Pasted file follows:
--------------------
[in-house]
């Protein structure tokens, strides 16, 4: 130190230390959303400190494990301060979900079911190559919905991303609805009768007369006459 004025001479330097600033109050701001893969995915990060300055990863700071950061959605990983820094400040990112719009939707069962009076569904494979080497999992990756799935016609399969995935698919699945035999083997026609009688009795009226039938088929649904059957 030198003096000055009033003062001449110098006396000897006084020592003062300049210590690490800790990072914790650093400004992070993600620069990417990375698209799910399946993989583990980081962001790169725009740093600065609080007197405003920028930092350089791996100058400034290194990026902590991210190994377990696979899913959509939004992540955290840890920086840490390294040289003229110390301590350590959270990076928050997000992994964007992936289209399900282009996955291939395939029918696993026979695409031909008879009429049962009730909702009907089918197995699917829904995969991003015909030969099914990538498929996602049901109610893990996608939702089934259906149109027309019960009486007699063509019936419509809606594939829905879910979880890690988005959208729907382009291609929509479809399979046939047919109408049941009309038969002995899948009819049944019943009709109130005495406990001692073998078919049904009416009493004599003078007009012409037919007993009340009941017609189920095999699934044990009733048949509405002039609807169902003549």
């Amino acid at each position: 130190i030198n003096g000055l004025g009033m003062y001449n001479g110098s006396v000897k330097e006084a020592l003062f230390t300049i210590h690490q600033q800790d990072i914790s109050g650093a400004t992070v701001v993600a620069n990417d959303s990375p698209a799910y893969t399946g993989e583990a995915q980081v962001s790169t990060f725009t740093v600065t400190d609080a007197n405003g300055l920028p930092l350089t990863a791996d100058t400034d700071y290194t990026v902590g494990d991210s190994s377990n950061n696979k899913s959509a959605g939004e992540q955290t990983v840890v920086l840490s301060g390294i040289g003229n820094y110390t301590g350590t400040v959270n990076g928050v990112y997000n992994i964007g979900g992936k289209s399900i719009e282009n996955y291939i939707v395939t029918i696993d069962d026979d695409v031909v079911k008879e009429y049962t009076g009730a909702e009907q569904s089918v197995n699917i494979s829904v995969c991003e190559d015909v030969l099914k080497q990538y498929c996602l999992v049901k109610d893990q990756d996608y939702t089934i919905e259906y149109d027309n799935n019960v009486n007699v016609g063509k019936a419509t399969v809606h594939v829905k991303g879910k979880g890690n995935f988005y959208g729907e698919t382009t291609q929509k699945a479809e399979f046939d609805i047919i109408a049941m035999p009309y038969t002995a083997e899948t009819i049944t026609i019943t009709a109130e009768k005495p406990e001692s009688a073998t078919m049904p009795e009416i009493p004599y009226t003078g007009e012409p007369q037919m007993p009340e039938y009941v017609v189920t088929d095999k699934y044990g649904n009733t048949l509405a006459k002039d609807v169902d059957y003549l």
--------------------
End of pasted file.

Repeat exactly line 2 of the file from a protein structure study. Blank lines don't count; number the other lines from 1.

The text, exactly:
């Protein structure tokens, strides 16, 4: 130190230390959303400190494990301060979900079911190559919905991303609805009768007369006459 004025001479330097600033109050701001893969995915990060300055990863700071950061959605990983820094400040990112719009939707069962009076569904494979080497999992990756799935016609399969995935698919699945035999083997026609009688009795009226039938088929649904059957 030198003096000055009033003062001449110098006396000897006084020592003062300049210590690490800790990072914790650093400004992070993600620069990417990375698209799910399946993989583990980081962001790169725009740093600065609080007197405003920028930092350089791996100058400034290194990026902590991210190994377990696979899913959509939004992540955290840890920086840490390294040289003229110390301590350590959270990076928050997000992994964007992936289209399900282009996955291939395939029918696993026979695409031909008879009429049962009730909702009907089918197995699917829904995969991003015909030969099914990538498929996602049901109610893990996608939702089934259906149109027309019960009486007699063509019936419509809606594939829905879910979880890690988005959208729907382009291609929509479809399979046939047919109408049941009309038969002995899948009819049944019943009709109130005495406990001692073998078919049904009416009493004599003078007009012409037919007993009340009941017609189920095999699934044990009733048949509405002039609807169902003549």